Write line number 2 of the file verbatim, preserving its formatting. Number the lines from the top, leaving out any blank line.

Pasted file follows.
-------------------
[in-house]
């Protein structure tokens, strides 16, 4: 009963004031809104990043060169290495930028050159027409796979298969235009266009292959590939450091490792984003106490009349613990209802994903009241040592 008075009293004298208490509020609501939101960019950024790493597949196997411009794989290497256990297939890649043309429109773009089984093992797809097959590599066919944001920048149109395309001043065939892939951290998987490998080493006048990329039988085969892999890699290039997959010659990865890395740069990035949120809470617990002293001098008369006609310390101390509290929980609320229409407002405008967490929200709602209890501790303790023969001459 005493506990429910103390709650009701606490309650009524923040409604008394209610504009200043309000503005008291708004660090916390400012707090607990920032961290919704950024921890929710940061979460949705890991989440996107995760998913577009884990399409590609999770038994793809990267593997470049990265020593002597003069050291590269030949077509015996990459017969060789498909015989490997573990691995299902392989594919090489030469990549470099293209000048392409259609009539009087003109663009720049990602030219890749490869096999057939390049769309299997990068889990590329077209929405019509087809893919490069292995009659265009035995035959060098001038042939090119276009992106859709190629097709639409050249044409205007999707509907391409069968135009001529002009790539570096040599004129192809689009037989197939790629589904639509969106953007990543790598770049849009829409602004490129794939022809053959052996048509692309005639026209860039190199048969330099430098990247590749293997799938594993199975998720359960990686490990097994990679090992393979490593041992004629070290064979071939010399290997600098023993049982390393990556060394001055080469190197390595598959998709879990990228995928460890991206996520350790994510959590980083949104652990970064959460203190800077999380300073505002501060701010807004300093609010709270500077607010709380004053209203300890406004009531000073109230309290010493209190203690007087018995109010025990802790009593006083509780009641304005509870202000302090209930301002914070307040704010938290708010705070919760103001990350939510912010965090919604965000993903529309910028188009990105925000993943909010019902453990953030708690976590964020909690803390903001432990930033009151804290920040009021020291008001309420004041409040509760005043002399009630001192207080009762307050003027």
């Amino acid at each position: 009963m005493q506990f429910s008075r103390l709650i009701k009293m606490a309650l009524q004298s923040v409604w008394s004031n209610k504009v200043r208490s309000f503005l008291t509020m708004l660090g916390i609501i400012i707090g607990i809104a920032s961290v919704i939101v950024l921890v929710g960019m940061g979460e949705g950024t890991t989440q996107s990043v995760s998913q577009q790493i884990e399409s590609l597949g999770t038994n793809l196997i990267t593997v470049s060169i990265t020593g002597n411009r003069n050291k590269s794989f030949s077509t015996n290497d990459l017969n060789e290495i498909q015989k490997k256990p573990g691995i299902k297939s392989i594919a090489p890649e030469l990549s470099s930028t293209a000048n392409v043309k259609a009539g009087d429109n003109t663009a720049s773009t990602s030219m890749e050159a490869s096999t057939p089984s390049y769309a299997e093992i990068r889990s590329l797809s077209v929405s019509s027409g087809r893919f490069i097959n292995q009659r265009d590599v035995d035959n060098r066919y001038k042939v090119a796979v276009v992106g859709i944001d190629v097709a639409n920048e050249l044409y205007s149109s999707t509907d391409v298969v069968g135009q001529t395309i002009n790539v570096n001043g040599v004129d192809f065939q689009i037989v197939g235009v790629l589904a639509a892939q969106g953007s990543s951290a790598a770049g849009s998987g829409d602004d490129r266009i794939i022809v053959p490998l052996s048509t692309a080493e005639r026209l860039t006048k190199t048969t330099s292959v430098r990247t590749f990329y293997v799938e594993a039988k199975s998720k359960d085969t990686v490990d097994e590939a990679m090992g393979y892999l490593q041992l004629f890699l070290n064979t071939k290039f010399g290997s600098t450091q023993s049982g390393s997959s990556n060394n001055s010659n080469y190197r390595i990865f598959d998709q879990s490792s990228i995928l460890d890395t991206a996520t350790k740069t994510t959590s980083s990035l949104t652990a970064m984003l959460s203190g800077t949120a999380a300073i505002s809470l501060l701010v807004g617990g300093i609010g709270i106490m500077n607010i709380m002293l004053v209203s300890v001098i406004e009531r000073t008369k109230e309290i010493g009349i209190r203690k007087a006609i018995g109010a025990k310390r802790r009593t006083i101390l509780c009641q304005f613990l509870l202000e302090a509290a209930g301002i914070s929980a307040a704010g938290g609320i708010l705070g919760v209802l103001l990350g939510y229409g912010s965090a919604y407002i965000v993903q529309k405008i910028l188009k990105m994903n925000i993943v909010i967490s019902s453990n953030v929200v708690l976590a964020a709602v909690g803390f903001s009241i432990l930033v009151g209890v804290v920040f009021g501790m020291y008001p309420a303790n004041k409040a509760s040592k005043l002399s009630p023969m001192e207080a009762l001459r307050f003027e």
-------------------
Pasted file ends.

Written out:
């Protein structure tokens, strides 16, 4: 009963004031809104990043060169290495930028050159027409796979298969235009266009292959590939450091490792984003106490009349613990209802994903009241040592 008075009293004298208490509020609501939101960019950024790493597949196997411009794989290497256990297939890649043309429109773009089984093992797809097959590599066919944001920048149109395309001043065939892939951290998987490998080493006048990329039988085969892999890699290039997959010659990865890395740069990035949120809470617990002293001098008369006609310390101390509290929980609320229409407002405008967490929200709602209890501790303790023969001459 005493506990429910103390709650009701606490309650009524923040409604008394209610504009200043309000503005008291708004660090916390400012707090607990920032961290919704950024921890929710940061979460949705890991989440996107995760998913577009884990399409590609999770038994793809990267593997470049990265020593002597003069050291590269030949077509015996990459017969060789498909015989490997573990691995299902392989594919090489030469990549470099293209000048392409259609009539009087003109663009720049990602030219890749490869096999057939390049769309299997990068889990590329077209929405019509087809893919490069292995009659265009035995035959060098001038042939090119276009992106859709190629097709639409050249044409205007999707509907391409069968135009001529002009790539570096040599004129192809689009037989197939790629589904639509969106953007990543790598770049849009829409602004490129794939022809053959052996048509692309005639026209860039190199048969330099430098990247590749293997799938594993199975998720359960990686490990097994990679090992393979490593041992004629070290064979071939010399290997600098023993049982390393990556060394001055080469190197390595598959998709879990990228995928460890991206996520350790994510959590980083949104652990970064959460203190800077999380300073505002501060701010807004300093609010709270500077607010709380004053209203300890406004009531000073109230309290010493209190203690007087018995109010025990802790009593006083509780009641304005509870202000302090209930301002914070307040704010938290708010705070919760103001990350939510912010965090919604965000993903529309910028188009990105925000993943909010019902453990953030708690976590964020909690803390903001432990930033009151804290920040009021020291008001309420004041409040509760005043002399009630001192207080009762307050003027």